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Trouble pulling the trigger
Old 04-03-2008, 07:19 PM   #1
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Trouble pulling the trigger

Been planning an ER for the past few years and hit what I thought was my number. My problem is that I'm having a hard time making the jump into FIRE. I'm 45 and will need my nest egg to last for a long time

A few of the books I've read say it is dangerous (higher change of running out of money) to head into early retirement at the start of an economic downturn. I've got 2.2m in stock and another 600K in my 401K. Given that I live on the left coast and don't plan on moving my monthly expenses are higher than most of the people I've seen posting here. At this point I have NO debt and own the house I live in.

I've run the firecalc and survive 100% of the time for 45 years using a 4% withdrawal rate, this puts me 35K under my current salary but now that I just paid off the house my monthly expenses are way down.

How do people know when they have enough to say goodbye to Megacorp? I'm having a hard time determining if my reluctance is that I'm just not ready or a real concern about the economy.

Brian
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Old 04-03-2008, 07:33 PM   #2
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Yes, a prolonged bear market shortly after retirement would be most unpleasant, but I think it is only a nightmare for those whose plans call for excessive dependence on performance of the stock market.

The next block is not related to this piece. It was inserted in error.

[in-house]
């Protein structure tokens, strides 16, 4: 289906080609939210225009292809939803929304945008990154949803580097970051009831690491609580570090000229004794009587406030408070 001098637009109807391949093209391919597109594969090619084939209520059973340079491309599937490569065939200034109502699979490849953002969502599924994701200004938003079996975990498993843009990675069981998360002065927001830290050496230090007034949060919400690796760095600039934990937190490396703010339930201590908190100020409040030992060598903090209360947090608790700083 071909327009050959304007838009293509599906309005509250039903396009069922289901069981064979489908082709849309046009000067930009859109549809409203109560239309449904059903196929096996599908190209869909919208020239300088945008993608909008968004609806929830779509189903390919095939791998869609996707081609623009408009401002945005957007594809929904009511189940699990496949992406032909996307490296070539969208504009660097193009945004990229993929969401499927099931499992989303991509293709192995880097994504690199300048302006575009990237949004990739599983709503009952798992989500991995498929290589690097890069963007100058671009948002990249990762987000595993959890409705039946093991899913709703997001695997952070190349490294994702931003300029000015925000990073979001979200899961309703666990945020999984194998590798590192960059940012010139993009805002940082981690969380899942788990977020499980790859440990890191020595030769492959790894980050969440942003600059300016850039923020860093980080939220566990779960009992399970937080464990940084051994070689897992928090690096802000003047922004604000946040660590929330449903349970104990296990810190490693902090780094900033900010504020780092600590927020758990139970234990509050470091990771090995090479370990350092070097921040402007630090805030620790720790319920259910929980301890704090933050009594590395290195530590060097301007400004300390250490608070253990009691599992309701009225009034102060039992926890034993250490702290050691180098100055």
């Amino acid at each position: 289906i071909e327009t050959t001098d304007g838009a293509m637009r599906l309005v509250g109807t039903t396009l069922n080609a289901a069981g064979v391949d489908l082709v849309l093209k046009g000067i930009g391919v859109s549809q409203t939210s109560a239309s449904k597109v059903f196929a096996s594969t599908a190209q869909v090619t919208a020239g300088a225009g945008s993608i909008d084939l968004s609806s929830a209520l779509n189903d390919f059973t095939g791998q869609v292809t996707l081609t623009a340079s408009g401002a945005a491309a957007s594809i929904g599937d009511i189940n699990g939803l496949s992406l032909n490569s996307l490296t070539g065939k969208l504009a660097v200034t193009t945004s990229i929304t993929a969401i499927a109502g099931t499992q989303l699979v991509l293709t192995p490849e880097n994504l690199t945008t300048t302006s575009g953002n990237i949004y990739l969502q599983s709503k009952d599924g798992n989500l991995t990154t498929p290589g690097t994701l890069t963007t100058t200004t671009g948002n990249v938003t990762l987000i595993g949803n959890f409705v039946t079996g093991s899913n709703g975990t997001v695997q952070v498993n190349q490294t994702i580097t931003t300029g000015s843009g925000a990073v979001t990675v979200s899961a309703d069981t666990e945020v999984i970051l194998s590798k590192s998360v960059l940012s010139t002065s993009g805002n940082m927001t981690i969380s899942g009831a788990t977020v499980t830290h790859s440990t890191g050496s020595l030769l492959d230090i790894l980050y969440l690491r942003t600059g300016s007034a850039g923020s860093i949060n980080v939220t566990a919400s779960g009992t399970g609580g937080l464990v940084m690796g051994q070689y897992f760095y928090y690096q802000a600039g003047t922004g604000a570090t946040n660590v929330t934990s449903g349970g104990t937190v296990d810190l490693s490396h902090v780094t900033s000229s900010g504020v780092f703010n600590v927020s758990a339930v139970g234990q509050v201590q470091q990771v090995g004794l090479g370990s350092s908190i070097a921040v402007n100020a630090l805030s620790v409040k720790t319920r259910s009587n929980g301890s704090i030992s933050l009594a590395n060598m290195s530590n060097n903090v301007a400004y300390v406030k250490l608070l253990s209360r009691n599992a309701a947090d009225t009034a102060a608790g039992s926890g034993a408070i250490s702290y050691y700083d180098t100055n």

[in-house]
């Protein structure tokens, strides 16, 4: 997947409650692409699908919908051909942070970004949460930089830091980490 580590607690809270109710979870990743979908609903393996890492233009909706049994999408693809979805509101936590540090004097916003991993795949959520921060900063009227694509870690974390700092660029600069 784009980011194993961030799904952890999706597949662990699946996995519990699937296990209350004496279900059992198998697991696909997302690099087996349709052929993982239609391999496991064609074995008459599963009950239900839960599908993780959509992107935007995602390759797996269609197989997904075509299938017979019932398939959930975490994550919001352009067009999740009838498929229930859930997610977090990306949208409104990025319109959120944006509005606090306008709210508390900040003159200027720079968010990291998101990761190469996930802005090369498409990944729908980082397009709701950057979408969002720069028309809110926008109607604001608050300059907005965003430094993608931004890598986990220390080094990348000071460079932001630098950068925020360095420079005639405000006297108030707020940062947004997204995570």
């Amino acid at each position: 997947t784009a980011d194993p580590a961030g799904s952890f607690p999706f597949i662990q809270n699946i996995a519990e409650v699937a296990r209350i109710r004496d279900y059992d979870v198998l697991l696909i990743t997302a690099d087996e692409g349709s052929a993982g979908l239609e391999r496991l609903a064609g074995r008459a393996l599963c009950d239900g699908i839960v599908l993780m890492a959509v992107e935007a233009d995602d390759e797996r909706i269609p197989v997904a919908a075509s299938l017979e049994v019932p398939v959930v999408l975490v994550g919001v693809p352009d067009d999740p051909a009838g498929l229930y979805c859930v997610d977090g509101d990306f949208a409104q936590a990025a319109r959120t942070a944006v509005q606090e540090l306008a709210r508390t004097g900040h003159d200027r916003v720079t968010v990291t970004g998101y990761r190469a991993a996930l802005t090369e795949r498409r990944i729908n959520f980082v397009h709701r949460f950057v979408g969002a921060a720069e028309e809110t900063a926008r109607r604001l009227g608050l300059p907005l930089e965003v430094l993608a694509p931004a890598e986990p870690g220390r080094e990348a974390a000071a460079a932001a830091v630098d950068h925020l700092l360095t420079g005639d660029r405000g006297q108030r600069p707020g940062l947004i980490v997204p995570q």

Most retirement strategies you read about here include a pretty large pile of non-equity holdings to tap into for expenses without touching stocks. My understanding is that most bear markets are over in 12-15 months, and most business cycles affecting the larger picture are in the range of 7 years or so.

So if you can weather > 6-7 years without selling stocks (10 is better), and you really want to retire, it seems like the odds are strongly in your favor, barring any extremes in your plan or personal needs.

On the non-financial side, there are several threads around here somewhere about the "just one more year" phenomenon (like this one which I started back in 2006).
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Old 04-03-2008, 07:34 PM   #3
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Welcome brianinsf,

You are in very good financial shape, especially for your age. The main reason the left coast is thought to have a high cost of living is due to the price of housing. Since you own outright, the main concern would be taxes.

I would suggest setting a projected budget according to your FIRECalc figures and live on it for 1 year. You should know then if you are financially ready.
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Old 04-03-2008, 10:07 PM   #4